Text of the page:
Tech

Rani Molla is a Bloomberg Gadfly columnist using data visualizations to cover corporations and markets. She previously worked for the Wall Street Journal.

Yahoo’s core business may seem unloved these days (by some standards it's worth less than zero), but that hasn’t stopped a wide range of companies from trying to get their hands on it. Britain’s Daily Mail and General Trust, owner of an eponymous newspaper and website among other properties, is the latest to show interest in the floundering Web giant. Yahoo has set a deadline of April 18 for potential suitors to make a bid for the company, and here's what may attract some buyers:

yahoo-suitors

Pushing back against the notion that Yahoo's core business is worthless, Bloomberg Intelligence analyst Jitendra Waral values that franchise -- which consists of advertising, search, and its very popular content sites, including Yahoo Finance and Yahoo Sports -- at $5.34 billion, assuming a 1.5 multiple of revenue (the same revenue multiple that surfaced in Verizon's purchase of AOL last year). 

For a glimpse of the world Yahoo inhabits, here's how the biggest digital media properties in the U.S. stack up:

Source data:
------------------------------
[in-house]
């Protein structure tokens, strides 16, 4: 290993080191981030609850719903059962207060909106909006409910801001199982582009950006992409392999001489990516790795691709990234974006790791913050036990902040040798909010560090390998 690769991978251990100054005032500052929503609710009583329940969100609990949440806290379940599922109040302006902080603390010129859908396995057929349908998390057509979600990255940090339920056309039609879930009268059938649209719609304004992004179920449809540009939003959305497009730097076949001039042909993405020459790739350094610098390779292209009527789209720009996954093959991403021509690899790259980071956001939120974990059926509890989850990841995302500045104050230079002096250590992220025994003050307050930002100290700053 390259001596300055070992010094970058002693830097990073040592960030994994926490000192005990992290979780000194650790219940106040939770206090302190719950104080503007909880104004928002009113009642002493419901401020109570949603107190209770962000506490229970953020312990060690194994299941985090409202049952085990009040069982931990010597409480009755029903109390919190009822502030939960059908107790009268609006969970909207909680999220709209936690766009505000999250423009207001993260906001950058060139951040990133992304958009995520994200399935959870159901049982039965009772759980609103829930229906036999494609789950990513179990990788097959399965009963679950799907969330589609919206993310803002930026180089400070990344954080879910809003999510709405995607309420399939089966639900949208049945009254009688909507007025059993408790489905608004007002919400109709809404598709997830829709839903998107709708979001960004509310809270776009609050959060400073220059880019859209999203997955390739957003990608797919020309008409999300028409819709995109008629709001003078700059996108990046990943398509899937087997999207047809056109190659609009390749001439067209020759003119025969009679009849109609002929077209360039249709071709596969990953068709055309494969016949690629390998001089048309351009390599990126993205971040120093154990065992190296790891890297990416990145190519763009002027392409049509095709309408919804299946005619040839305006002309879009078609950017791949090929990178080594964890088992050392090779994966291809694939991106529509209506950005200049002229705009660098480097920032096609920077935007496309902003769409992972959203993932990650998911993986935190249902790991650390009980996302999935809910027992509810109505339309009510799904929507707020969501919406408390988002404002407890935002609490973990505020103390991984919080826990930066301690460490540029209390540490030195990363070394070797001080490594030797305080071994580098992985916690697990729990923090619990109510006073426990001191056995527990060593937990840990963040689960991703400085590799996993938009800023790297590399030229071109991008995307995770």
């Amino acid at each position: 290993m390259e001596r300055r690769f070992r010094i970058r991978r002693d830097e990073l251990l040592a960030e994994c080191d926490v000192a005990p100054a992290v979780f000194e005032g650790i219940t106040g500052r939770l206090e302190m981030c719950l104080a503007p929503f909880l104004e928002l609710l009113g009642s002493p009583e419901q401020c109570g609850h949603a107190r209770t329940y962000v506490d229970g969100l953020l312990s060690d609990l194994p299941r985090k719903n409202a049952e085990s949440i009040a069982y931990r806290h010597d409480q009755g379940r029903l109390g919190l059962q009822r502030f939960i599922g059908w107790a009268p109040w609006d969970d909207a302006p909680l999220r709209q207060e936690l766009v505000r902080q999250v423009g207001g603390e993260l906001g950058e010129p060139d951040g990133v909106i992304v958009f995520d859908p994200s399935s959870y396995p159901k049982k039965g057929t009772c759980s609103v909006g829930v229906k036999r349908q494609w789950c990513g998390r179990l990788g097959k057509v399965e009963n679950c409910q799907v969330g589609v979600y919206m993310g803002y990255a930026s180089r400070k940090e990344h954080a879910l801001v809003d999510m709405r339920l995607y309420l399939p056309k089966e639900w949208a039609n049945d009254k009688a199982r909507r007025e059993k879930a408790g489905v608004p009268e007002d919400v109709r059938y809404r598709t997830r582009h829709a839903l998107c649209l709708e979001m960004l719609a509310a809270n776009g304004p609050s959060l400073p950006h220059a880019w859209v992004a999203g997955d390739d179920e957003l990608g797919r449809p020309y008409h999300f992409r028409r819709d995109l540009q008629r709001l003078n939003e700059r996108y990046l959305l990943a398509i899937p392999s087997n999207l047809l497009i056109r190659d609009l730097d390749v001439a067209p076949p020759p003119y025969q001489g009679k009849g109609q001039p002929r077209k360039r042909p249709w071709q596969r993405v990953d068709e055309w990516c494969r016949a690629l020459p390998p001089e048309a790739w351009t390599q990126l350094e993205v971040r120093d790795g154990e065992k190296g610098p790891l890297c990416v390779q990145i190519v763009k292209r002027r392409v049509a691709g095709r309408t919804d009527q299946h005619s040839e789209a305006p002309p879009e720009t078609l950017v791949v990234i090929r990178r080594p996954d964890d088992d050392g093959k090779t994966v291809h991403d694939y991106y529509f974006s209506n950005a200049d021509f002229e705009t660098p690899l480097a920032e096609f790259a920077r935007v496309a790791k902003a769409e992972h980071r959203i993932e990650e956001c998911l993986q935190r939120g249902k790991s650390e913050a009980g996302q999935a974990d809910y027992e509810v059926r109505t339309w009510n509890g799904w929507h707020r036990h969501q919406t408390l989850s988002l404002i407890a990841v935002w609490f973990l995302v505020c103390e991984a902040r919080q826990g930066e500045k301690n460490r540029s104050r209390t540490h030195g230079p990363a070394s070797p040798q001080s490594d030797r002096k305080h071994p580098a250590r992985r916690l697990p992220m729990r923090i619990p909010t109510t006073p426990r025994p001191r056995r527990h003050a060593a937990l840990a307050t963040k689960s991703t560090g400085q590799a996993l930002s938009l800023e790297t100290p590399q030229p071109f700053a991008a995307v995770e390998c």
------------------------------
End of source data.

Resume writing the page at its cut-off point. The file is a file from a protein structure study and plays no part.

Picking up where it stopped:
yahoo-suitors-viewership

The Daily Mail hopes to boost its U.S. online presence with Yahoo’s heavily trafficked media and news sites. It would have to partner with a private-equity firm to complete the deal.

SoftBank owns a 43 percent stake in Yahoo Japan and a majority stake in Sprint. It might buy Yahoo’s 35.5 percent stake in Yahoo Japan simply to keep it out of Verizon’s hands. SoftBank currently pays $240 million in annual fees to Yahoo, a deal it would like to end.

Going Down
Yahoo's quarterly operating income or losses
Source: Bloomberg

Verizon’s bid has been the most overt and may be the most likely to rule the day. Buying Yahoo would allow Verizon to continue ramping up its data collection, advertising and mobile content businesses (the logic for its AOL takeover last year) -- just as long as the Federal Communications Commission doesn’t think Internet companies know too much about us and decides to put a wrench in Verizon’s plans.

This column does not necessarily reflect the opinion of Bloomberg LP and its owners.

To contact the author of this story:
Rani Molla in New York at rmolla2@bloomberg.net

To contact the editor responsible for this story:
Timothy L. O'Brien at tobrien46@bloomberg.net